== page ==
I found my corner, made it my shelter,
became my station, behind my back the wall.
I had studied introversion.
I knew why I was silent,
a witness, baffled by it all.
Could not partake in light conversation.
What did they find to say?
At least I was a good listener,
a sounding board, a rock amid the spray.
We had to read about the Romans,
how they marched over our land,
come to extend their empire,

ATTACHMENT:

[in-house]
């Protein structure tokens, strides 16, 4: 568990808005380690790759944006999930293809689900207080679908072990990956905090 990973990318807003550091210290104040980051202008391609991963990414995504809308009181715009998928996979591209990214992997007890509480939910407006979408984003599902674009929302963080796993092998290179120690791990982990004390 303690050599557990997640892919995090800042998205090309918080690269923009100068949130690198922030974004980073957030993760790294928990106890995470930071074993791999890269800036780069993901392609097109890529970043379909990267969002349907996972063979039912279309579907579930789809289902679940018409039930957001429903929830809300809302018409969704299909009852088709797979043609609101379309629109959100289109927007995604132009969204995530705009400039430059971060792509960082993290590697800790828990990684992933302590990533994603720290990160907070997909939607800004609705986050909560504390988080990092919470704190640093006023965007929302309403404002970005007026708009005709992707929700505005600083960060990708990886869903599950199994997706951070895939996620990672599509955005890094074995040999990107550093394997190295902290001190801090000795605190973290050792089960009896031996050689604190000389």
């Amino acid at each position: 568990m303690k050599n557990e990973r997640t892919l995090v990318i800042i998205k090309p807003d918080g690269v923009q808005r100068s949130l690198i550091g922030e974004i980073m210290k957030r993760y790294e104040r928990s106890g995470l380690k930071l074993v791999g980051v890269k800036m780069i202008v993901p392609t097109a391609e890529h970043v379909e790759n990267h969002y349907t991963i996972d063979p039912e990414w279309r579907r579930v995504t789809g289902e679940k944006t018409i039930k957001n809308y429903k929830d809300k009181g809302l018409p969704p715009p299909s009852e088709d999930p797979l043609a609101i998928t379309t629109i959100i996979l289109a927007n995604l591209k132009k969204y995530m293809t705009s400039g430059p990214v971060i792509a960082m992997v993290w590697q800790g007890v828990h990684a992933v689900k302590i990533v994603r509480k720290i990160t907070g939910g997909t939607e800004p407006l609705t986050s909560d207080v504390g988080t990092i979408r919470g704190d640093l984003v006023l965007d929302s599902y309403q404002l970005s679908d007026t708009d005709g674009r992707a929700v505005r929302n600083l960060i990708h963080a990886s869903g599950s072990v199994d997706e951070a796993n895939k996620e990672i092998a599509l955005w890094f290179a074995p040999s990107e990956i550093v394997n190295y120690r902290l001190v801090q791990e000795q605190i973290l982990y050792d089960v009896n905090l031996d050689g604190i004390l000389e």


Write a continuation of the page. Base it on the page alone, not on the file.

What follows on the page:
the conquest Caesar planned.
They built a wall to keep out the Picts
who had skin dyed blue with woad.
I did not care for Romans
nor how they made a road.
We learned that Wellington won at Waterloo,
to exile Napoleon Bonaparte.
I preferred to hear of those
who gave all they had to art.
I flicked through my mouldy history book,
sat at my inky desk, my vigour sapped.
Its pages dull yellow and grey,
which seemed appropriate and apt.
Each chapter made it clear
how bad it was in the past,
not that the present was much better,
and peace never seemed to last.
Some still wait for a better day
that may never come,
others are in despair,
like a buccaneer on a burning ship,
the final taste on his tongue,
fire, smoke and rum.